AB - Environmental concern about the potential impact of anthropogenic sounds on aquatic life has sparked increased interest in marine bioacoustics. Experiments with live organisms are difficult to conduct and require considerable resources. Computerize numerical modelling is economical, reduces the need to expose live animals, and increases our understanding of bioacoustic interactions. Computer models should always be validated by comparing their simulations against results gleaned from live organisms. We investigated toothed whale biosonar by developing a numerical model that simulates the vibroacoustic functions of the biosonar apparatus (Krysl et al. 2008). In order to validate this approach, we used a vibroacoustic finite element model to recreate sound production and acoustic beam formation in the bottlenose dolphin (Tursiops truncatus). The model is constructed from live and post-mortem dolphin CT scans, tissue property measurements, and custom software. The right and left dorsal bursae were assumed to be the sound sources (Cranford 1988, 1992). This model confirms several hypotheses from previous studies: (1) the shape of the skull plays a role in the formation of the sound beam; (2) the melon has a significant capacity to focus the transmitted beam; (3) focusing the sound beam apparently happens in a series of stages that include contributions from the skull, nasal diverticula, melon, and connective tissue structures. An unexpected result is that adjustments to the focus and direction of the sound beam can result from small (millimetre scale) changes in the relative position of the anterior and posterior bursa within each sound generation complex. A comparison of our results with those from live dolphin psychoacoustic experiments (Au et al. 1986) supports validation of our vibroacoustic model.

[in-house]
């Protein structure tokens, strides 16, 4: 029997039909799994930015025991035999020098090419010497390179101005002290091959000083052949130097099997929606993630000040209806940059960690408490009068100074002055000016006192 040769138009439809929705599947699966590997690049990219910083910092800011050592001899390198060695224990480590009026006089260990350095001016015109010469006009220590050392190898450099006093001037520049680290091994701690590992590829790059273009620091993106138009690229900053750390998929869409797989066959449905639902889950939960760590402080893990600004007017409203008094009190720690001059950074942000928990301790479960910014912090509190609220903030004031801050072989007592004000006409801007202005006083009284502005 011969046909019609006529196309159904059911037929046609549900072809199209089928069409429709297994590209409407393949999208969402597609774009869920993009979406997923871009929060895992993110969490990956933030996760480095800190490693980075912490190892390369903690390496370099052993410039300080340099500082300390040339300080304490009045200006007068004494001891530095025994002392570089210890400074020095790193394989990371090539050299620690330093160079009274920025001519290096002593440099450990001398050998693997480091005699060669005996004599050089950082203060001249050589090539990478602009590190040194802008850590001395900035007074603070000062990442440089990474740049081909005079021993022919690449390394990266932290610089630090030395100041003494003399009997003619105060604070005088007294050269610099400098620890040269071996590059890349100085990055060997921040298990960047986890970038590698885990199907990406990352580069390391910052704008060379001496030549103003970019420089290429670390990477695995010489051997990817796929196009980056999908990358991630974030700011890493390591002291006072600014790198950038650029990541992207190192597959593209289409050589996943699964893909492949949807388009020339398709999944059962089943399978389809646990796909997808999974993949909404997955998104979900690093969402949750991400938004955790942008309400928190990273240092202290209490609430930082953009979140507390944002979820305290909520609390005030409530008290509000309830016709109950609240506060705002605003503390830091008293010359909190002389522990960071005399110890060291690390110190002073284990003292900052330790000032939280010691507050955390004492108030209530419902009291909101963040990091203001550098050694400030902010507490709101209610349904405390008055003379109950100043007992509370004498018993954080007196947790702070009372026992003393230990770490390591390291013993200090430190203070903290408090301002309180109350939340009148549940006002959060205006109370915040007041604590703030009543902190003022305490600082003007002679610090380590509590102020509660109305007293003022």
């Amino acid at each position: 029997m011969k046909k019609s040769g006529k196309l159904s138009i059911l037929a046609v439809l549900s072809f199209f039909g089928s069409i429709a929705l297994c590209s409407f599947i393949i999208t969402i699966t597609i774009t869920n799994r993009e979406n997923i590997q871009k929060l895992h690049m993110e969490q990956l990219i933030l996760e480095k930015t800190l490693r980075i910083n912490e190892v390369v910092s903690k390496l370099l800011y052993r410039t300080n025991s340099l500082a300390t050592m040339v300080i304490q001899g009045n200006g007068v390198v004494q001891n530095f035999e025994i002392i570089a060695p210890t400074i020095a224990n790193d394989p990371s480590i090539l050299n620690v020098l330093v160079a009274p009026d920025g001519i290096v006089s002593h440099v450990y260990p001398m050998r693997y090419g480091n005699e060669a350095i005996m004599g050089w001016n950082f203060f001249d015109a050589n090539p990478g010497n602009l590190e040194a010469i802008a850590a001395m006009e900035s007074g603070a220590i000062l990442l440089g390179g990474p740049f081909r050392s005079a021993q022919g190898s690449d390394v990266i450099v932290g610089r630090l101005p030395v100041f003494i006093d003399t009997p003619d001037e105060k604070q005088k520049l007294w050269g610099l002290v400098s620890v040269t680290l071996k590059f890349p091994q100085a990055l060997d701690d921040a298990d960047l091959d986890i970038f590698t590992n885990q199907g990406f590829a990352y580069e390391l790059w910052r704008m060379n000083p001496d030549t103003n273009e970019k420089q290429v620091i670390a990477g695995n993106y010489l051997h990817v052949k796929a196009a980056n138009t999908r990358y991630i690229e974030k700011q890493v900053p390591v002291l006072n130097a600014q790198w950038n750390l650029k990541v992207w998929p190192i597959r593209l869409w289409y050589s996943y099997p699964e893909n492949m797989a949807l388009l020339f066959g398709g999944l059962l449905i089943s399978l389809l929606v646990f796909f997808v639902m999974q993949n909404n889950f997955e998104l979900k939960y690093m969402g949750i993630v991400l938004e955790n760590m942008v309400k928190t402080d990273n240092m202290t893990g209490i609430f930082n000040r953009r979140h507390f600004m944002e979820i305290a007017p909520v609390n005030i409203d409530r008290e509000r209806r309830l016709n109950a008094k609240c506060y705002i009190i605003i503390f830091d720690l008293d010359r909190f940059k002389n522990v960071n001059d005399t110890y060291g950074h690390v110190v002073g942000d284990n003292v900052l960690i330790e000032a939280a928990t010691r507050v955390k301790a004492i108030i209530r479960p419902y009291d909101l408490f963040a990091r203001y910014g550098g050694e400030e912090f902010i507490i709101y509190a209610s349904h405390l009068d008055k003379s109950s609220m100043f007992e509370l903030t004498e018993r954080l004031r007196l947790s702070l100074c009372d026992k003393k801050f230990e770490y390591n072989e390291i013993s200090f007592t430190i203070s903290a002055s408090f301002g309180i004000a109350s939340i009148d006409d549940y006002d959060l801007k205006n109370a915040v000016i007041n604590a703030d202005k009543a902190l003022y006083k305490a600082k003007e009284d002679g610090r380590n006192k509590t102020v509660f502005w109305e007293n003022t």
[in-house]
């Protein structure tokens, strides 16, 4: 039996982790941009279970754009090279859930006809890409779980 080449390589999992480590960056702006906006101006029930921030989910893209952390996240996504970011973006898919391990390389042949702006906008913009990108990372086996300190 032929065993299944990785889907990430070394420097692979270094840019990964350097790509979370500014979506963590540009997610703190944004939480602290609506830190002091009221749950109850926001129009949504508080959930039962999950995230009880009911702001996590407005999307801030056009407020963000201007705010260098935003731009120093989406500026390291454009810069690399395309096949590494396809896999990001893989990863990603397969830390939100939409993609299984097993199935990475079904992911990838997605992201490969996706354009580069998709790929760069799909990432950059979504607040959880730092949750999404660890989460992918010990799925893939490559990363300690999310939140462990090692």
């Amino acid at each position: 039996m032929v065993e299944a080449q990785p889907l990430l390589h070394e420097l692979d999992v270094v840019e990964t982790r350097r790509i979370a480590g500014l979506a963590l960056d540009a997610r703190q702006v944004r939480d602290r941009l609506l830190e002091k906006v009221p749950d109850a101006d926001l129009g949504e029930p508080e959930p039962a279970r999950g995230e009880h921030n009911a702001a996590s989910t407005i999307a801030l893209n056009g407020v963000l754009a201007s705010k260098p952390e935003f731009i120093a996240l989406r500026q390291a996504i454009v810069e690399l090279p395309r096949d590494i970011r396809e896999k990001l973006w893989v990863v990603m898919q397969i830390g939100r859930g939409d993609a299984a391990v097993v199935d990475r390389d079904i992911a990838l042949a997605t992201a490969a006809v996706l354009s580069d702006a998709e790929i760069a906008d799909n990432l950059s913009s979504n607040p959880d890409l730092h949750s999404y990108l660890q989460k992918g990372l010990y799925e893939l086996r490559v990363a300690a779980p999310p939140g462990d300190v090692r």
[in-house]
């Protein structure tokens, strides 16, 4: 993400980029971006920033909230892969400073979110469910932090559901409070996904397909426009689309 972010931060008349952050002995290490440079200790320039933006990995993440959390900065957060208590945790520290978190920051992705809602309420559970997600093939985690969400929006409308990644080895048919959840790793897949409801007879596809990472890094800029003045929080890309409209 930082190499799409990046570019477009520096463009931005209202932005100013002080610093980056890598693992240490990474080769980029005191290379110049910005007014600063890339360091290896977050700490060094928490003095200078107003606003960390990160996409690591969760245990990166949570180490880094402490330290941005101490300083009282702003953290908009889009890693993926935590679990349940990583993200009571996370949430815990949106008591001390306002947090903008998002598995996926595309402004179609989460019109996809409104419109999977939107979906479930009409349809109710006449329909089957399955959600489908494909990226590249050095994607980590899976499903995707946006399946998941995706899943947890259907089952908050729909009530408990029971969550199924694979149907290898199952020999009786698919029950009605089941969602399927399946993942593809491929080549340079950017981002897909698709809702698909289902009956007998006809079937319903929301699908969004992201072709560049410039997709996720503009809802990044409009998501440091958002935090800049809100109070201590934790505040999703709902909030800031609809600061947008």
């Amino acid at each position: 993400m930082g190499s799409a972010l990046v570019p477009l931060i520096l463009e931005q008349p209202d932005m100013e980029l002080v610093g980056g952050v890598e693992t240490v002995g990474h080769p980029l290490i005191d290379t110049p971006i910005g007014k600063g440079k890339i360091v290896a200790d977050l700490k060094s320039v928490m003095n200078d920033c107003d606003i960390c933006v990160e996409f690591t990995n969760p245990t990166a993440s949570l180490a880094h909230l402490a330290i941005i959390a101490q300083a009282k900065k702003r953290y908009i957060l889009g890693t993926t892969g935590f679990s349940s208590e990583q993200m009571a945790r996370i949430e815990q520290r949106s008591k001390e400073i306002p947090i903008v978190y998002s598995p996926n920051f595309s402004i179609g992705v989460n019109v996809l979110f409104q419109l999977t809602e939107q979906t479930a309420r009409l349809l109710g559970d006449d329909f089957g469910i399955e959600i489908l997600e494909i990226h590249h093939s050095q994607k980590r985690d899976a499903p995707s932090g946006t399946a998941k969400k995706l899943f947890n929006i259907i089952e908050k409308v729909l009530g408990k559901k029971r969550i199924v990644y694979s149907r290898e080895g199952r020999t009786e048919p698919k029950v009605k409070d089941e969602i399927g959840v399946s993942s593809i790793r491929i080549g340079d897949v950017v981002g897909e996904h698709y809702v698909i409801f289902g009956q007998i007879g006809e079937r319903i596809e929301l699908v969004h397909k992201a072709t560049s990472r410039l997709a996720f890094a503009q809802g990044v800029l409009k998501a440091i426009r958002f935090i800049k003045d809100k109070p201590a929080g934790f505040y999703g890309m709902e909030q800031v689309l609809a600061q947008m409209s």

KW - bottlenose dolphins

KW - finite element model

KW - biosonar functional morphology

KW - beam formation

KW - sound production

M3 - Speech

ER -

Trijoulet V, Cranford T, Krysl P. The dolphin biosonar beam is focused in stages: validation of a vibroacoustic finite element model using bottlenose dolphin simulations. 2014. 28th Annual Conference of the European Cetacean Society, Liege, Belgium.